How to Encourage Ambulation in the Elderly

  • Clear clutter and overcrowding from ambulatory pathways. In addition, make sure they’re well-lit, and get rid of any obstacles that could make your grandma or grandpa trip and fall.
  • Provide a strong and steady hand under the senior’s arm if he or she only requires minimal assistance while walking.
  • Offer as little support as possible when walking to help them regain their independence.
  • Make sure that the elderly patient is wearing comfortable shoes which prevent slipping.
  • Encourage your loved ones to wear comfortable clothing to make the walking exercise fun.
  • Buy your elderly loved ones assistive walking devices such as walkers and canes so that they can walk even when they are alone.

Wrapping Up

Taking care of the elderly citizens in our society is an obligation we should all embrace with love. After all, these seniors played a major role in our upbringing.

That said, always create time to encourage seniors to walk and move around. More importantly, create a supportive, safe environment and avail all the necessary tools for ambulation.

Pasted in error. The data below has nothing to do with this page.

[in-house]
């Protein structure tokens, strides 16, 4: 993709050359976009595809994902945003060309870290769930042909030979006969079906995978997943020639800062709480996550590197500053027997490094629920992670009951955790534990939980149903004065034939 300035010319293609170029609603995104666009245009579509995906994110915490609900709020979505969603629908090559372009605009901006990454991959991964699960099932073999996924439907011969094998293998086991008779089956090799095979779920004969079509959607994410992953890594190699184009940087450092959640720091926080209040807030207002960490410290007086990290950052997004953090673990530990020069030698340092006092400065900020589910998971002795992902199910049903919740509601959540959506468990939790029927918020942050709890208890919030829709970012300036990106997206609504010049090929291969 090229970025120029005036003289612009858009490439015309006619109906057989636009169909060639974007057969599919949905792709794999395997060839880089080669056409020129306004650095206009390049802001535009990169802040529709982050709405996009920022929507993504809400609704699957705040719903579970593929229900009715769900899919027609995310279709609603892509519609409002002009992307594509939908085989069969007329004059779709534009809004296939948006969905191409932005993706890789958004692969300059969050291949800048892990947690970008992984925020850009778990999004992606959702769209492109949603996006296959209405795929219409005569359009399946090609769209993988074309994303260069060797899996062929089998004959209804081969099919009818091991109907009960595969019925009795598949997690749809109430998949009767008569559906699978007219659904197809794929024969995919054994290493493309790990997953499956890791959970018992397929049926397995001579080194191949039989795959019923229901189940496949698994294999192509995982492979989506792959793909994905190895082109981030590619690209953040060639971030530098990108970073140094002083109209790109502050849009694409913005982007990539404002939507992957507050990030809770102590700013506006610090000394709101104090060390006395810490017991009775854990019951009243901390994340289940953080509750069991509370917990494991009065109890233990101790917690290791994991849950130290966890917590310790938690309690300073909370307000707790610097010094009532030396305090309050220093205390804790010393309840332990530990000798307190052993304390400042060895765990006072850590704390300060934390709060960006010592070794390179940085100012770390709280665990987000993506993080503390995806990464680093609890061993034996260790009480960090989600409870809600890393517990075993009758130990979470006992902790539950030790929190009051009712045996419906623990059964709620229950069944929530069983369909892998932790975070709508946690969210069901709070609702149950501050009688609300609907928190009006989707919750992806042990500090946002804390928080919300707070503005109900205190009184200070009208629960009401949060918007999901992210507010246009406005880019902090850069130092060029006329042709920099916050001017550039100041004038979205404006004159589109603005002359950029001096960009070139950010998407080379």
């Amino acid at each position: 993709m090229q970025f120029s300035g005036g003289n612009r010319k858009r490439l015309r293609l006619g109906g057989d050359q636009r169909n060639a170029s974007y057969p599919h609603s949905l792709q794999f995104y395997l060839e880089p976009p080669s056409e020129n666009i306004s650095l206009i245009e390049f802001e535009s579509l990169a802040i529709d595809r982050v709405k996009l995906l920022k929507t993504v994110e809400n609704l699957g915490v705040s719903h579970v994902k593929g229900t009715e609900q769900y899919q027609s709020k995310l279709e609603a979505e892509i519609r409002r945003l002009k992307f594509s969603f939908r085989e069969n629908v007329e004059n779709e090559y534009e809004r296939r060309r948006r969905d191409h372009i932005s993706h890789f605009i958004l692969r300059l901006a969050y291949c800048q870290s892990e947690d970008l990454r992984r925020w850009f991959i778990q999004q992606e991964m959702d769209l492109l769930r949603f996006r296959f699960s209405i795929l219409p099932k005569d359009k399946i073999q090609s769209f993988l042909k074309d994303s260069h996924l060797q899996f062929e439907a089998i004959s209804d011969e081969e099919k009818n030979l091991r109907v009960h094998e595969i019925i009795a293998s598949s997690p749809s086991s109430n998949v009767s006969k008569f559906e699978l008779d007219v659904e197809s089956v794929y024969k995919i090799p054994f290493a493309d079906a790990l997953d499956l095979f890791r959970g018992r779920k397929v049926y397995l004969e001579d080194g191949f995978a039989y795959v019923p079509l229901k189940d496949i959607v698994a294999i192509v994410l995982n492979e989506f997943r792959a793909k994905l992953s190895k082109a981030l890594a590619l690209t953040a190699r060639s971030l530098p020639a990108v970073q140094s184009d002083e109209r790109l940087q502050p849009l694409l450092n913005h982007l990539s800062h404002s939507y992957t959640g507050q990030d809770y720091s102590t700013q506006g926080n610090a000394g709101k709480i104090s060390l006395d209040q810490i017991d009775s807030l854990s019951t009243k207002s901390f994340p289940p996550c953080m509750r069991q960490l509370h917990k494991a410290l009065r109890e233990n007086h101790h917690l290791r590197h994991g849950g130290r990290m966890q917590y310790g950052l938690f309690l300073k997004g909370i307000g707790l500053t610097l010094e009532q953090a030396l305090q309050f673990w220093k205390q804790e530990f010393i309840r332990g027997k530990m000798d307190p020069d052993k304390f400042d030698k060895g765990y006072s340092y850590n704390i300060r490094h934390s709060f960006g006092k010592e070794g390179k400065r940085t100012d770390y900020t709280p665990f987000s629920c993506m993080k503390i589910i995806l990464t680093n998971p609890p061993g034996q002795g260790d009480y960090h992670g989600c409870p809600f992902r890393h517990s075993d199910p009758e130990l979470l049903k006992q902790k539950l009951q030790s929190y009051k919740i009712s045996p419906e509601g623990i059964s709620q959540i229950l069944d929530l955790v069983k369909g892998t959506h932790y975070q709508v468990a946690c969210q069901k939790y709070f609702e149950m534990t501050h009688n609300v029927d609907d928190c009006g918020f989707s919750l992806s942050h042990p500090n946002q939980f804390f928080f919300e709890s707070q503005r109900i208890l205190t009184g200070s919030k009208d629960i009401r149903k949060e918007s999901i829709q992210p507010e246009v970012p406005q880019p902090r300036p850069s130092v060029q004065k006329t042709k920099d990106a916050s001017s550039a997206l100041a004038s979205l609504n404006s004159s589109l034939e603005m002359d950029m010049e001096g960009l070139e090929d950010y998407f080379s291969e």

Sources:

  1. https://medlineplus.gov/ency/article/004012.htm
  2. https://lifeandhealthcare.com/glossary/ambulation/
  3. https://www.bones.nih.gov/health-info/bone/bone-health/exercise/exercise-your-bone-health
Certified Senior Advisor (CSA)®
Assistive Technology Professional

Scott Grant has spent more than 20 years serving seniors and the elderly in the home medical equipment industry. He has worked as a manufacturer's rep for the top medical equipment companies and a custom wheelchair specialist at a durable medical equipment (DME) provider in WV. He is father to 4 beautiful daughters and has three terrific grandkids. When not promoting better living for older adults, he enjoys outdoor activities including hiking and kayaking and early morning runs.